2) Those opting for a MRTA coverage below the home loan amount should take note that their MRTA will be affected by fluctuations in interest rates.
3) There have also been a few incidents where some banks calculated too low of an interest rate when selling the MRTA policy to their clients – rightfully, the interest rate used to calculate MRTA should be higher than your home loan interest rate. Consequently, the increase in bank interest rates over the years has made the actual outstanding loan higher than the projected outstanding loan. Hence, giving policyholders no choice but to pay the balance.
This unnecessary debt may come as a shocker for the deceased’s family and add to their already tough situation.
Is it for you?
- If you plan to keep the house for the long term and have no financial dependents, then MRTA is ideal for you.
- It is most suitable for young adults on a budget leash and those who already have their own medical insurance.
Where can you purchase MRTA?
Banks are allies of MRTA as the beneficiary of the policy are banks. So, most banks will highly recommend you to opt for a MRTA. Do note however that a MRTA is not compulsory, so do not feel pressured to purchase one should your lender make it a requirement in order for you to qualify for a home loan. Make sure to check out other options available in the market.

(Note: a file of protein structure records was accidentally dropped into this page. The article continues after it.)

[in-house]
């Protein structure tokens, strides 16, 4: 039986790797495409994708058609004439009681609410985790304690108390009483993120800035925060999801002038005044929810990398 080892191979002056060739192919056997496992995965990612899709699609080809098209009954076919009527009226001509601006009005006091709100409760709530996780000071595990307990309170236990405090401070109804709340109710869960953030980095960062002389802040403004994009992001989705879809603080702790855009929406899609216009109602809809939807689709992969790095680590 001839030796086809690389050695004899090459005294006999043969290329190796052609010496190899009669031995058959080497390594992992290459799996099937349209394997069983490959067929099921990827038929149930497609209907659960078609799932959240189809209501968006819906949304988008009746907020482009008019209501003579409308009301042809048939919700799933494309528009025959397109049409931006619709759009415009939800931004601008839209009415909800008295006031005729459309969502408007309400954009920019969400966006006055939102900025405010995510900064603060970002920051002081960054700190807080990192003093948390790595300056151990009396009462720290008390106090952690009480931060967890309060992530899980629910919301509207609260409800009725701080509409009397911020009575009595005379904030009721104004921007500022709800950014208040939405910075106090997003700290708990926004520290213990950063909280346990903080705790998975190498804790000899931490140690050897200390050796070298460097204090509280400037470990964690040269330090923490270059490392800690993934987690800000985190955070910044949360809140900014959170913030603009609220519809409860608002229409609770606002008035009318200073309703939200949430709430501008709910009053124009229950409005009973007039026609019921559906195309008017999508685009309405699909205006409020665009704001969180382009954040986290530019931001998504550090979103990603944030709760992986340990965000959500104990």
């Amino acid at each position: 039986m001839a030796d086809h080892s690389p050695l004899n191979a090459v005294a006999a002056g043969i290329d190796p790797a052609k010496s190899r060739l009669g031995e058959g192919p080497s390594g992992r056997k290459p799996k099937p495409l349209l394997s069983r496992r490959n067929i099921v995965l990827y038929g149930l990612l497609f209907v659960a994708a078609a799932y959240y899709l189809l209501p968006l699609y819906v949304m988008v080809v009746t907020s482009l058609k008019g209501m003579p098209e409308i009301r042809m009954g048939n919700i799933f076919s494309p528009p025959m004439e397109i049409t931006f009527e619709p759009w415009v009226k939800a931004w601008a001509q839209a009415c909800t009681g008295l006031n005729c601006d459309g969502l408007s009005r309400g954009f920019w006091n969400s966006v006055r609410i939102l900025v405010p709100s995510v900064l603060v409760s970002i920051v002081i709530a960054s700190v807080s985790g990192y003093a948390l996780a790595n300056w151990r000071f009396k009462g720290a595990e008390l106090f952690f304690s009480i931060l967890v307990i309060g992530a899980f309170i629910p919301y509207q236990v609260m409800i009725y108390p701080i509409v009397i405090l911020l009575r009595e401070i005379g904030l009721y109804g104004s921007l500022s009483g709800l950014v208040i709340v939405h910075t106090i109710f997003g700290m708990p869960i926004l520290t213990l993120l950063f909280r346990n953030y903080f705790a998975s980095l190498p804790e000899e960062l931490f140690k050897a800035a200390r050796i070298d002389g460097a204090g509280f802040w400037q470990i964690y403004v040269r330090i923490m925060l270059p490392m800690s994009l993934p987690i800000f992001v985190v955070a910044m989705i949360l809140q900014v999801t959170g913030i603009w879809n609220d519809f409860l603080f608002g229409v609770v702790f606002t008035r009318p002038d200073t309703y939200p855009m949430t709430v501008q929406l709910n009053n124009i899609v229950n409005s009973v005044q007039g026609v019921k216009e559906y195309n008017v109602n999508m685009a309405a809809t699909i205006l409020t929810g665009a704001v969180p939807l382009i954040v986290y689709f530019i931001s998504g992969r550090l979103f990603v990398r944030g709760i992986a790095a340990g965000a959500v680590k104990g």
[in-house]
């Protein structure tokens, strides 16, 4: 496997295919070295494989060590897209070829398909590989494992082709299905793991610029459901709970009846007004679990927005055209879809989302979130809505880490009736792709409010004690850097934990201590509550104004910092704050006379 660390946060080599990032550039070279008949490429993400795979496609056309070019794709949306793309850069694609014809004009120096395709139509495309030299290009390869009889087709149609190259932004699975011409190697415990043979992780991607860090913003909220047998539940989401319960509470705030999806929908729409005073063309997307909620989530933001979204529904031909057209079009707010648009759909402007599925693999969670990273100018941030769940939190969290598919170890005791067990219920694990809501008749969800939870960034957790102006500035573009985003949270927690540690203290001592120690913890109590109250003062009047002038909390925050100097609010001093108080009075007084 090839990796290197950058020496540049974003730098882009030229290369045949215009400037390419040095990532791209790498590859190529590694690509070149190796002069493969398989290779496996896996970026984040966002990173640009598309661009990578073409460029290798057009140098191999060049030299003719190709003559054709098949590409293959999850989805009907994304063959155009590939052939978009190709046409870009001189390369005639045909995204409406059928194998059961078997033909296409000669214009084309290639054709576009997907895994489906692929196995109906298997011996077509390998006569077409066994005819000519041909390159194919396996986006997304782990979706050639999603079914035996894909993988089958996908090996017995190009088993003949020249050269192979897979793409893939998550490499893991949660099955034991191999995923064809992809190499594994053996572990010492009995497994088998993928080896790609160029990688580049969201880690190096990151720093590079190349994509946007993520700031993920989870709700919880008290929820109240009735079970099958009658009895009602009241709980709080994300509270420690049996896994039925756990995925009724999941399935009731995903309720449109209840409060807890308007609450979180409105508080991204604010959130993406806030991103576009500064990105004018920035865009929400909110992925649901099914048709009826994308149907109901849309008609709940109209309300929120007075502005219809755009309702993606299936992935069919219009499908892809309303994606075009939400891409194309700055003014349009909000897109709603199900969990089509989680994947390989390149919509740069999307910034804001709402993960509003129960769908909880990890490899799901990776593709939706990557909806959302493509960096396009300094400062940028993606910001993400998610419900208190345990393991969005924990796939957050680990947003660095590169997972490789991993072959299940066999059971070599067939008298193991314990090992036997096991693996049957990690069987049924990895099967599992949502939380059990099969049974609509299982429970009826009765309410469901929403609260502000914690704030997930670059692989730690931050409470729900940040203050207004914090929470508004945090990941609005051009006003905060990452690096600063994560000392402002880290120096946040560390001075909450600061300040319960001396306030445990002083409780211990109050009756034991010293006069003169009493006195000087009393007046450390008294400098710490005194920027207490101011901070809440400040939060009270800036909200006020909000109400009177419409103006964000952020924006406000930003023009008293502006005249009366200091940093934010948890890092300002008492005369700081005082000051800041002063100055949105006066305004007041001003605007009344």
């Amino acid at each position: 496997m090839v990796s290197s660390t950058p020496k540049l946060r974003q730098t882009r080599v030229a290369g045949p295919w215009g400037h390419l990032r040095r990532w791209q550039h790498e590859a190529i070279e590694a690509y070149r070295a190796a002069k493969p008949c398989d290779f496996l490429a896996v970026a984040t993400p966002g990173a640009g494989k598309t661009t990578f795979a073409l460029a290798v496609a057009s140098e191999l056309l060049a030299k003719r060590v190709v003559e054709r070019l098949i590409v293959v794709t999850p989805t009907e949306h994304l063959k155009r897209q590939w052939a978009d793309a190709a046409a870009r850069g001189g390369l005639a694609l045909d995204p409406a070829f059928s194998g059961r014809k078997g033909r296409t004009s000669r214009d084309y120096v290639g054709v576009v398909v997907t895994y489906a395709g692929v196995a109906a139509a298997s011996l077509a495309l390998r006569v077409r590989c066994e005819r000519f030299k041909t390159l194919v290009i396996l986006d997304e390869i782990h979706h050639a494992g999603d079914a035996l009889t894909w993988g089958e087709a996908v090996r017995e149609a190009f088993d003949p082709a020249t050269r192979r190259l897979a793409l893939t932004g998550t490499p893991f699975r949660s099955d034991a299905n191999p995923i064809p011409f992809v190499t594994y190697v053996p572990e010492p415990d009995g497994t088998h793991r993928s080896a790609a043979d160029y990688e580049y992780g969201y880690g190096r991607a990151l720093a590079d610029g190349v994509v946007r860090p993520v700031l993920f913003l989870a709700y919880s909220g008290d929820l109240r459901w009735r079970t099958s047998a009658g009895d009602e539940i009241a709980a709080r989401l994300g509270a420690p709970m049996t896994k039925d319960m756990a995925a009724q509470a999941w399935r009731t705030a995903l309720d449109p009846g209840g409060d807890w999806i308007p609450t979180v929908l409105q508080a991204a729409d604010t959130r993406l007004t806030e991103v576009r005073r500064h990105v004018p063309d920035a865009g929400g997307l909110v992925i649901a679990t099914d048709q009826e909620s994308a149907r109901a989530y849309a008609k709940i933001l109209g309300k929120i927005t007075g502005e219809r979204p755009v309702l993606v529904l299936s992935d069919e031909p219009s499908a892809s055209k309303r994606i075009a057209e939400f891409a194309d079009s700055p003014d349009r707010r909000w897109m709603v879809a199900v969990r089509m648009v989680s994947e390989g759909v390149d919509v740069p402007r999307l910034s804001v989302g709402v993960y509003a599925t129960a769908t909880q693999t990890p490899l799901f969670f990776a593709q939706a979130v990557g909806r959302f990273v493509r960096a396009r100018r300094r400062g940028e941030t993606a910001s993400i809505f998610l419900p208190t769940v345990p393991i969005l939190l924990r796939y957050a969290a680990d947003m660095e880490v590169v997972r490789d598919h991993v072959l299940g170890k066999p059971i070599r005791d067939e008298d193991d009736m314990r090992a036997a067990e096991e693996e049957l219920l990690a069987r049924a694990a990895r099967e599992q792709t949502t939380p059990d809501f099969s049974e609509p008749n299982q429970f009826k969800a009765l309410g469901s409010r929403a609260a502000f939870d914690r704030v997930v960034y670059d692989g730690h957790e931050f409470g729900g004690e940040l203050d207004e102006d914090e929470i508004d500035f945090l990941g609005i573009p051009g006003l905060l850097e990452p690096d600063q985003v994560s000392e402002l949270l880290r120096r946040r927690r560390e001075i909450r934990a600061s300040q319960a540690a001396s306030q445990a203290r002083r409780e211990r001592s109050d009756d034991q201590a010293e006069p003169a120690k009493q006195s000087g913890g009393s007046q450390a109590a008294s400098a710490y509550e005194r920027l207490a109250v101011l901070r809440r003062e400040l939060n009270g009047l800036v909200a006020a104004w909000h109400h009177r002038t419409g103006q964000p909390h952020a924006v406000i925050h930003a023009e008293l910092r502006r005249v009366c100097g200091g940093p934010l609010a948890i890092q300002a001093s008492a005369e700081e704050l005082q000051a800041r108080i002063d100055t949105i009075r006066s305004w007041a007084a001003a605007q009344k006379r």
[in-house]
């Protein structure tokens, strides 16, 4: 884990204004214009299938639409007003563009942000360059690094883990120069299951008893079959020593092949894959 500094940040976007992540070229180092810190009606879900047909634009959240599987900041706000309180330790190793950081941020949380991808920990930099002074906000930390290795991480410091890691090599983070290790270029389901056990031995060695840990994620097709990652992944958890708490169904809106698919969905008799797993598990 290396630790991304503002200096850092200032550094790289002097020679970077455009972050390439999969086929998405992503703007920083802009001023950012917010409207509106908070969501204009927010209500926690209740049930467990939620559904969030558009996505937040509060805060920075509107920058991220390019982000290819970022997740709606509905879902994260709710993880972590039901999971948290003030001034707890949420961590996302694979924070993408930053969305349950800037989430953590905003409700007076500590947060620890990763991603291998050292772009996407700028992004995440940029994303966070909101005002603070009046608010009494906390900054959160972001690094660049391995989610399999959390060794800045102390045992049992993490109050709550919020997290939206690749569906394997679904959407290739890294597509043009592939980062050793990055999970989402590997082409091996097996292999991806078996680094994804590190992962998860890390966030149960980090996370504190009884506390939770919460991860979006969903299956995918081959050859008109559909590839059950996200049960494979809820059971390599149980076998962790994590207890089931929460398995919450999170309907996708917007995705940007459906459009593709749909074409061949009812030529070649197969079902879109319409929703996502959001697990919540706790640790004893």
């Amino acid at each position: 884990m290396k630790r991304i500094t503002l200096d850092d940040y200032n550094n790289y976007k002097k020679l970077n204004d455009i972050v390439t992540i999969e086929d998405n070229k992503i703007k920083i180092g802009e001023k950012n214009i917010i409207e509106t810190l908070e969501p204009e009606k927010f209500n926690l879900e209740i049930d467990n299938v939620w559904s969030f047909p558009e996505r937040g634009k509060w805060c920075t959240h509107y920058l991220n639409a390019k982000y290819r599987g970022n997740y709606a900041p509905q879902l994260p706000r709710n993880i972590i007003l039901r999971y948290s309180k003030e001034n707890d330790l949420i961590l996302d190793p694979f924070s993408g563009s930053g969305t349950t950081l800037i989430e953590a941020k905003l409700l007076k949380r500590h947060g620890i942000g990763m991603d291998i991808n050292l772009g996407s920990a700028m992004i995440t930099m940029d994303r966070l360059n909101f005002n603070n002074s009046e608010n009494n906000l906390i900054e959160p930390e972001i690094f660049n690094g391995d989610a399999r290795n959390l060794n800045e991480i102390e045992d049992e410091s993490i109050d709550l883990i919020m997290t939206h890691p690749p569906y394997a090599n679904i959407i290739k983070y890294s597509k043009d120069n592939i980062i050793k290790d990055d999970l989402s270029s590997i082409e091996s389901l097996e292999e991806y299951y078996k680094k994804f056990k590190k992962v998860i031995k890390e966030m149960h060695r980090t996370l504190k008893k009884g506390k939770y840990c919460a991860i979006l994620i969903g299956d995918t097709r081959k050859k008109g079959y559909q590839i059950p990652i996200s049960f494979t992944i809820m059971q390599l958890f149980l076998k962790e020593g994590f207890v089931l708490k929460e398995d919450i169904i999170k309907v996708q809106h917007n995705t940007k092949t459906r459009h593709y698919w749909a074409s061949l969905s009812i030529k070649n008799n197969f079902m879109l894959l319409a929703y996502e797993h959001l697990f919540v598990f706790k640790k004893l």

#2 Mortgage Level Term Assurance (MLTA)
MLTA offers repayment of your outstanding home loan as well as a guaranteed cash value back at the end of the scheme. This cash benefit will help keep your family afloat in the event of your death or total permanent disability (TPD). Unlike the MRTA, anyone can be a beneficiary for a MLTA, the policy-holder can nominate any family member to receive the pay-out should something happen to him or her.
An MLTA’s sum assured remains constant or level throughout the policy’s tenure period. The most important thing about MLTA is that the insurance proceeds are credit-proof and will not be frozen.
Upon paying off the bank for the outstanding mortgage amount, the insurance company will pay whatever money leftover (plus returns on investment if the policy is investment-linked) in the form of a cash payout to the policy’s beneficiary. Most MLTAs provide the option of including a medical rider for critical illnesses too, providing further protection.
MLTA is prized for its flexibility. You can co-own the insurance if you have jointly purchased a property with someone else, in which case the scheme will cover only 50% of your loan. It is also super easy to transfer the policy from one property to another, hence it is most sought after by property investors.
Moreover, you can surrender the policy at any time with a guaranteed surrendered value mentioned in your policy paper.
What are the cons?
1) The extra facilities of MLTA come at a price of higher premium which can be paid periodically over the tenure of the mortgage, on a monthly, quarterly or yearly basis.